11. Know When to Outsource

Great leaders know that they don’t need to do everything and that for the areas that they (or their team) are weak, they can delegate that work to outside sources. They know that they have been hired because of their strengths and they focus on using these strengths to benefit their organization. They are also confident enough to be vulnerable and show their weaknesses and get support rather than to cover them up or try and hide them.

12. Determined but flexible

Knowing when to change direction is an important skill. A successful leader remains fixed in their goals but flexible in how they achieve them.

13. Personable

Leadership is about getting the best out of all of the available resources, and to do this leader need to be great at relationship building and working well with others. Great leaders leverage their networks, and they also know that this is a two-way street providing support to their network when needed to ensure that it will be there in their time of need. A leader’s support system is their best asset.

14. Understand the Power of Recognition

What gets recognized gets repeated, and great leaders understand this and look to build a culture of recognition. They know that it starts with them, and they take the time to send personal notes, give words of encouragement and praise people in public.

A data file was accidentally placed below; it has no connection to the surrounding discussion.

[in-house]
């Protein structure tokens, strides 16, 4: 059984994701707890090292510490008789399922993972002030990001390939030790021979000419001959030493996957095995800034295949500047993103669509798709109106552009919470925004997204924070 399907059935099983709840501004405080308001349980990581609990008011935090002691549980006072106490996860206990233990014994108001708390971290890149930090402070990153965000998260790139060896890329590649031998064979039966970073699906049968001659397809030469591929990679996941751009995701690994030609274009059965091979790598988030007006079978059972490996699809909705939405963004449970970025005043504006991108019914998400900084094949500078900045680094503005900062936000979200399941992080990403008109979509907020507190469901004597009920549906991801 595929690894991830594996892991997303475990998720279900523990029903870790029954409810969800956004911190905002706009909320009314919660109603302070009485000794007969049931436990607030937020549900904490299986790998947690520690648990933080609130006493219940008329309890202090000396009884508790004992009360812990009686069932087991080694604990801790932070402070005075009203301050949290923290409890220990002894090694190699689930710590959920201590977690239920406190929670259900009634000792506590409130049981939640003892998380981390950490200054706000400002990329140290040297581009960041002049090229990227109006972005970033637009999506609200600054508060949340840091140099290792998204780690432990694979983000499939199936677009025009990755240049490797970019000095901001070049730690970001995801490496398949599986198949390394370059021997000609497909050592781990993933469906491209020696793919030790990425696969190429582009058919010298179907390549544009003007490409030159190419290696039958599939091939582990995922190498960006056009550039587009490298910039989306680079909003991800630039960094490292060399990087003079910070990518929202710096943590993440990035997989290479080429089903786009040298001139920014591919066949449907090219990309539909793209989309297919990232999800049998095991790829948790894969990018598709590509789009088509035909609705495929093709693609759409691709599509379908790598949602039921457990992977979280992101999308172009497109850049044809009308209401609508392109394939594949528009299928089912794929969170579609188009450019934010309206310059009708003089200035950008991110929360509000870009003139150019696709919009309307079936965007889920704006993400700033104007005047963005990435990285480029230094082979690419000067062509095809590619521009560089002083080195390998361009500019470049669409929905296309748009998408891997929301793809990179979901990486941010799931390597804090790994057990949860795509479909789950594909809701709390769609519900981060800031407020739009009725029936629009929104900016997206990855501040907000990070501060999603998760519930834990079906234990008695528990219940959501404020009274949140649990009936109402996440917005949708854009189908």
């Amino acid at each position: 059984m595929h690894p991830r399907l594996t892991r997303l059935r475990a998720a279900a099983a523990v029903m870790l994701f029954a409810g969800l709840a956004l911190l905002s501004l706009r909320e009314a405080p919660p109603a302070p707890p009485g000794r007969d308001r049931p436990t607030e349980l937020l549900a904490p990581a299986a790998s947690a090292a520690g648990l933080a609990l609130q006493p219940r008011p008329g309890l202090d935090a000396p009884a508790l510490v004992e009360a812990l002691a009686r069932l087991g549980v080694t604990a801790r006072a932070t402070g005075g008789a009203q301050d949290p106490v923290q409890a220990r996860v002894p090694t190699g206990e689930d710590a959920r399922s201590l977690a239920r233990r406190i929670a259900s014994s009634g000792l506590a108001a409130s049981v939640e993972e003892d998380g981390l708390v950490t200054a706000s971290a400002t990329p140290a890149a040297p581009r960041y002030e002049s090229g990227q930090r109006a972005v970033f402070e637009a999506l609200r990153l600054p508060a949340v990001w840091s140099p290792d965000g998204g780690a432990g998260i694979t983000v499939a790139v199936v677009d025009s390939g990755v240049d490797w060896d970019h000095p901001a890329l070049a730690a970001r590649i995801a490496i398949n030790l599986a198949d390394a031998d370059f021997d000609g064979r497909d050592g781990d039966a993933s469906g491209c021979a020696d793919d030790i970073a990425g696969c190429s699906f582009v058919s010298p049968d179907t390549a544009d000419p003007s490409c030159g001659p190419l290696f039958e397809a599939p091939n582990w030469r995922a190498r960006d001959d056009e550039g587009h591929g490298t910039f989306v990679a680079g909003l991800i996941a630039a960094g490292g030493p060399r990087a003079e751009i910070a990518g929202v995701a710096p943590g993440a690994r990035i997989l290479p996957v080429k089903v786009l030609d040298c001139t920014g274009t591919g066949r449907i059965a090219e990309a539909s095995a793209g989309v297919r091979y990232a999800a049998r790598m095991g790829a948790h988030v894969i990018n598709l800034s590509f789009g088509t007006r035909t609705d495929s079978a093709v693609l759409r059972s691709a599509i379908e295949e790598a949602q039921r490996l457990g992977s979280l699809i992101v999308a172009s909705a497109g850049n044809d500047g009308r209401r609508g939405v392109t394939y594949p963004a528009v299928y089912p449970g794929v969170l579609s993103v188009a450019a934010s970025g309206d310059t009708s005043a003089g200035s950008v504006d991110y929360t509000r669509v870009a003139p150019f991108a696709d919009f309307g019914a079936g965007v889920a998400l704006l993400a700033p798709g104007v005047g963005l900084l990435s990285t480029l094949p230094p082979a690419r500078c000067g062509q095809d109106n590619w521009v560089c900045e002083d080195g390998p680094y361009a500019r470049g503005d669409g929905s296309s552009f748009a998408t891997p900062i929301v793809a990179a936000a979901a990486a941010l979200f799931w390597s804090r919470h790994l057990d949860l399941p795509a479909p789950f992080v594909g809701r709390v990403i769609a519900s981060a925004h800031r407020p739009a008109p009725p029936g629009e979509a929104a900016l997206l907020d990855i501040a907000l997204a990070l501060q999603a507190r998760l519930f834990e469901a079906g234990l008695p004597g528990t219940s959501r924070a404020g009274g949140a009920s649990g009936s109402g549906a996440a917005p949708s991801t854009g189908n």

15. Share credit

Leaders set direction and define that strategy, but it’s the team that delivers the results. Great leaders know that they will receive credit without having to take it, they know that reflected glory from their team is just as valid and important.

16. Quick to praise, slow to criticize

Mistakes happen, people learn from them, and any organization looking to grow needs to have leaders who can create a safe environment which nurtures talent. When you’re quick to criticize, especially in public, it kills morale and discourages others not just the person being criticized.

17. Laser Focused

When everything is a priority, nothing is a priority. Leadership is about helping to keep your teams focused on the goals, keeping their eyes on the prize and minimizing distractions. To do this leaders need to be laser focused because if they become distracted, then the organization becomes distracted.

18. Accountability

There are a million and one reasons why things don’t work out as planned, but good leaders know that the buck stops with them. They don’t make excuses; they look for the reasons why things didn’t go well and then look to fix them.

19. They Dont Micro-Manage

Micro-management is a sign of weak leadership, a lack of trust in the team, and can hinder the performance of the team. You need to give clear direction, set clear expectations and then give your teams to the room to be successful.

20. Are Consistent

There is nothing more destabilizing to a team that a boss who is inconsistent. Great leaders look to build confidence in their team’s abilities, and one of the best ways to do this is through practicing consistency.


Conflict Resolution Guide

conflict resolution

Conflict is a normal, natural part of human relationships. People will not agree about everything all the time. In and of itself, conflict is not necessarily a negative thing. When handled constructively it can help people to stand up for themselves and others, and work together to achieve a mutually satisfactory solution. But if conflict is handled poorly it can cause anger, hurt, divisiveness and more serious problems. This guide discusses how to deal with conflict in a constructive manner.

Sources of Conflict